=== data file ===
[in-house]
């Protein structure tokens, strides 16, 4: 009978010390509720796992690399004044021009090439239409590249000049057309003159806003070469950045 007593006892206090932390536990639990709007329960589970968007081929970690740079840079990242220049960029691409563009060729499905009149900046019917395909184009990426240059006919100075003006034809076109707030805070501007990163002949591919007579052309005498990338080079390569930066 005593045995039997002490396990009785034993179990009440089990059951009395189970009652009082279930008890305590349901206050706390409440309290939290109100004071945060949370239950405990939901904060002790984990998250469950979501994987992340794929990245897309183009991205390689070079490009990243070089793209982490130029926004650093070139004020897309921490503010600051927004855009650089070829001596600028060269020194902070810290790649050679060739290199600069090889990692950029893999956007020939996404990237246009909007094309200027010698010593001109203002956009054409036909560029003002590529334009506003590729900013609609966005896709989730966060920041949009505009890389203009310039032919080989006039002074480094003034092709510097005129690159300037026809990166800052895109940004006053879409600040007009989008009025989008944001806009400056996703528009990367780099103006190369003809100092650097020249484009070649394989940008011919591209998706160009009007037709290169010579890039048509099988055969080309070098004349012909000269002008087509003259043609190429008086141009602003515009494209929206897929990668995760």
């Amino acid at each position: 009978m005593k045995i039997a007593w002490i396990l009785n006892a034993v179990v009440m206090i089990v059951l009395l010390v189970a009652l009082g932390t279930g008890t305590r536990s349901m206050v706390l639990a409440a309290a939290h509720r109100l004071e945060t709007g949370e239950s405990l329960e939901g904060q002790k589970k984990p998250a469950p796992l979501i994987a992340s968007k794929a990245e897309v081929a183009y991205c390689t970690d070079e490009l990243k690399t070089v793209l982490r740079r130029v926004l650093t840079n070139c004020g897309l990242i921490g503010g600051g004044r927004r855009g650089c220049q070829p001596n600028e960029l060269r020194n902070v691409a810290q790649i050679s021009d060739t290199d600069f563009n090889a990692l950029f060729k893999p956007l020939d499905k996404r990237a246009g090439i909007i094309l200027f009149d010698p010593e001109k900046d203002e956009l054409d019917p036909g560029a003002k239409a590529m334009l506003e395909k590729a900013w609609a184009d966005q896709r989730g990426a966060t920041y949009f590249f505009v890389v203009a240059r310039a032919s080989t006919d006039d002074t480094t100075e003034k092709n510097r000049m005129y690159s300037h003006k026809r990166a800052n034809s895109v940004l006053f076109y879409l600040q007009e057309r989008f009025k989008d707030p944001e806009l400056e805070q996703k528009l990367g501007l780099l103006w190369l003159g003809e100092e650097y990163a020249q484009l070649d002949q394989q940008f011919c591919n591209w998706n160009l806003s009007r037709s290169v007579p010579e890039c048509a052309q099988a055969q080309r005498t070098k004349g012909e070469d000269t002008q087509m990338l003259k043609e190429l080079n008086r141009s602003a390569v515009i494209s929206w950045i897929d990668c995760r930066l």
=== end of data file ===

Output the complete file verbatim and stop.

[in-house]
């Protein structure tokens, strides 16, 4: 009978010390509720796992690399004044021009090439239409590249000049057309003159806003070469950045 007593006892206090932390536990639990709007329960589970968007081929970690740079840079990242220049960029691409563009060729499905009149900046019917395909184009990426240059006919100075003006034809076109707030805070501007990163002949591919007579052309005498990338080079390569930066 005593045995039997002490396990009785034993179990009440089990059951009395189970009652009082279930008890305590349901206050706390409440309290939290109100004071945060949370239950405990939901904060002790984990998250469950979501994987992340794929990245897309183009991205390689070079490009990243070089793209982490130029926004650093070139004020897309921490503010600051927004855009650089070829001596600028060269020194902070810290790649050679060739290199600069090889990692950029893999956007020939996404990237246009909007094309200027010698010593001109203002956009054409036909560029003002590529334009506003590729900013609609966005896709989730966060920041949009505009890389203009310039032919080989006039002074480094003034092709510097005129690159300037026809990166800052895109940004006053879409600040007009989008009025989008944001806009400056996703528009990367780099103006190369003809100092650097020249484009070649394989940008011919591209998706160009009007037709290169010579890039048509099988055969080309070098004349012909000269002008087509003259043609190429008086141009602003515009494209929206897929990668995760």
């Amino acid at each position: 009978m005593k045995i039997a007593w002490i396990l009785n006892a034993v179990v009440m206090i089990v059951l009395l010390v189970a009652l009082g932390t279930g008890t305590r536990s349901m206050v706390l639990a409440a309290a939290h509720r109100l004071e945060t709007g949370e239950s405990l329960e939901g904060q002790k589970k984990p998250a469950p796992l979501i994987a992340s968007k794929a990245e897309v081929a183009y991205c390689t970690d070079e490009l990243k690399t070089v793209l982490r740079r130029v926004l650093t840079n070139c004020g897309l990242i921490g503010g600051g004044r927004r855009g650089c220049q070829p001596n600028e960029l060269r020194n902070v691409a810290q790649i050679s021009d060739t290199d600069f563009n090889a990692l950029f060729k893999p956007l020939d499905k996404r990237a246009g090439i909007i094309l200027f009149d010698p010593e001109k900046d203002e956009l054409d019917p036909g560029a003002k239409a590529m334009l506003e395909k590729a900013w609609a184009d966005q896709r989730g990426a966060t920041y949009f590249f505009v890389v203009a240059r310039a032919s080989t006919d006039d002074t480094t100075e003034k092709n510097r000049m005129y690159s300037h003006k026809r990166a800052n034809s895109v940004l006053f076109y879409l600040q007009e057309r989008f009025k989008d707030p944001e806009l400056e805070q996703k528009l990367g501007l780099l103006w190369l003159g003809e100092e650097y990163a020249q484009l070649d002949q394989q940008f011919c591919n591209w998706n160009l806003s009007r037709s290169v007579p010579e890039c048509a052309q099988a055969q080309r005498t070098k004349g012909e070469d000269t002008q087509m990338l003259k043609e190429l080079n008086r141009s602003a390569v515009i494209s929206w950045i897929d990668c995760r930066l």